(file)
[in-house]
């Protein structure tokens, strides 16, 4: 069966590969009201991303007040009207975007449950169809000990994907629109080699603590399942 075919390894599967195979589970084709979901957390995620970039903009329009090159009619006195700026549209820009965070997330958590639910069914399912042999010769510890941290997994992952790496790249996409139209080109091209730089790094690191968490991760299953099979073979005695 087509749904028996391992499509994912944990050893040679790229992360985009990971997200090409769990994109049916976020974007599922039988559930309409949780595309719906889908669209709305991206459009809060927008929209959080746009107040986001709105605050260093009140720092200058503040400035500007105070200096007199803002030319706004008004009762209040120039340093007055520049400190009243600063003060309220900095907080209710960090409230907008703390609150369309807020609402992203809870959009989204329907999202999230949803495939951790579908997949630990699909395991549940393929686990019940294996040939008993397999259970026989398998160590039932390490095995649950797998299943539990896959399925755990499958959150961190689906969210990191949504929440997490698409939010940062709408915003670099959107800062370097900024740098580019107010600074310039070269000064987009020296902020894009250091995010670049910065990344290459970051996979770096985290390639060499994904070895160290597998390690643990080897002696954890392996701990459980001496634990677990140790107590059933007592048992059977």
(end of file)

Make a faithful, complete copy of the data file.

[in-house]
């Protein structure tokens, strides 16, 4: 069966590969009201991303007040009207975007449950169809000990994907629109080699603590399942 075919390894599967195979589970084709979901957390995620970039903009329009090159009619006195700026549209820009965070997330958590639910069914399912042999010769510890941290997994992952790496790249996409139209080109091209730089790094690191968490991760299953099979073979005695 087509749904028996391992499509994912944990050893040679790229992360985009990971997200090409769990994109049916976020974007599922039988559930309409949780595309719906889908669209709305991206459009809060927008929209959080746009107040986001709105605050260093009140720092200058503040400035500007105070200096007199803002030319706004008004009762209040120039340093007055520049400190009243600063003060309220900095907080209710960090409230907008703390609150369309807020609402992203809870959009989204329907999202999230949803495939951790579908997949630990699909395991549940393929686990019940294996040939008993397999259970026989398998160590039932390490095995649950797998299943539990896959399925755990499958959150961190689906969210990191949504929440997490698409939010940062709408915003670099959107800062370097900024740098580019107010600074310039070269000064987009020296902020894009250091995010670049910065990344290459970051996979770096985290390639060499994904070895160290597998390690643990080897002696954890392996701990459980001496634990677990140790107590059933007592048992059977």